In the narrow, but politically important field of Russian studies, just how bleak the times had become was revealed in the December 2015 “Christmas issue” of Johnson’s Russia List, an important daily digest of expert and generalist writings about Russia which contained a 40-page propaganda barrage against Putin and his ill-begotten country. But the content of that daily issue merely reflected what was entering the editor-publisher’s in-basket each day. Still, the silence of dissenters should not be confused with agreement.

For all his blustery and egotistical faults, Donald Trump has punched huge holes in the dominant neocon ideology that underlay the Washington Consensus on foreign policy during the presidencies of both George W. Bush and Barack Obama. Trump’s tweets and campaign messages asked, aloud and repeatedly, what could be wrong with the United States getting along with Russia and cooperating on common interests, starting with a joint campaign against ISIS.

Yet, Trump’s rejection of Washington’s foreign-policy orthodoxy went beyond relations with Russia; Trump was questioning the consensus on how America has conducted its role as global leader and he was challenging the arrogance of intervening in other nations’ affairs, whether by finger-waving lectures or various regime-change schemes.

As noisy and messy as Trump’s political approach has been – with a number of unnecessary diversions and self-inflicted wounds – there is a significant and “revolutionary” side of Trump’s approach. It represents a potential reordering of the two major political parties, a revamped struggle for power within the Right-Left dimension.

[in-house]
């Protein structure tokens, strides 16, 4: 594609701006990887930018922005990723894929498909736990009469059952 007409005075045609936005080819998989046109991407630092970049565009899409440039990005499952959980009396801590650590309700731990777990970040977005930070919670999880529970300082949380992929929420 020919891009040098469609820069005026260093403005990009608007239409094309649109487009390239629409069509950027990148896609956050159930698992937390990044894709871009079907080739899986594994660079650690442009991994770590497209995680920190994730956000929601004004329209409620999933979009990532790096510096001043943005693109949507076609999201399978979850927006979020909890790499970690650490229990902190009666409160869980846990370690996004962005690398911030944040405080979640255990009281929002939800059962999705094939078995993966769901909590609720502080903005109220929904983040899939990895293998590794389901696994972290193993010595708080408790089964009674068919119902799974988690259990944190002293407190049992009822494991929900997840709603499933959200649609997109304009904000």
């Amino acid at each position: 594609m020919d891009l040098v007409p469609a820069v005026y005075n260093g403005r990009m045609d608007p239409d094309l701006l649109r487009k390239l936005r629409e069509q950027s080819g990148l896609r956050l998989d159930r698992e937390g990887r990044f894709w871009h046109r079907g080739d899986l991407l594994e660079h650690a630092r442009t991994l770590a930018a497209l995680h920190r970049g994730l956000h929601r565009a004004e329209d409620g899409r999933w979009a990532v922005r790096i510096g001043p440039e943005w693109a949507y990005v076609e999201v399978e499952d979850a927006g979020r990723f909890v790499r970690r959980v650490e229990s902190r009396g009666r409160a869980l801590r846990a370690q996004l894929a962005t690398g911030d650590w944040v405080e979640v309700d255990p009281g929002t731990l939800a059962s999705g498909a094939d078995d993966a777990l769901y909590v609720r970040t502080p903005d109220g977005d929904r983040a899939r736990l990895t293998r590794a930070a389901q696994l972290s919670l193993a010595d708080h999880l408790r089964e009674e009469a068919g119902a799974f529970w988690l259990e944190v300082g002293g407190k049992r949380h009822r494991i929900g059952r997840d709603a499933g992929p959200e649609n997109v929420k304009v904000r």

He restated this “revolutionary” aspect of his foreign policy in his Inaugural Address when he renounced the idea of endless interference in other countries’ politics and a return to the traditional role of America as an example, not an interventionist. This was an in-your-face condemnation of most of those sitting beside and behind him on the rostrum who favored a “values-based” foreign policy, globalization and American exceptionalism.

Taking on McCain

From the Oval Office, Trump has continued his frontal assault on this foreign-policy orthodoxy with his closely watched and disputed tweets. Much ridicule has been directed at Trump for ruling by tweets since they often reveal a lack of intellectual depth and his facile narcissism. But what they lack in refinement, Trump’s tweets make up for in feistiness and courage.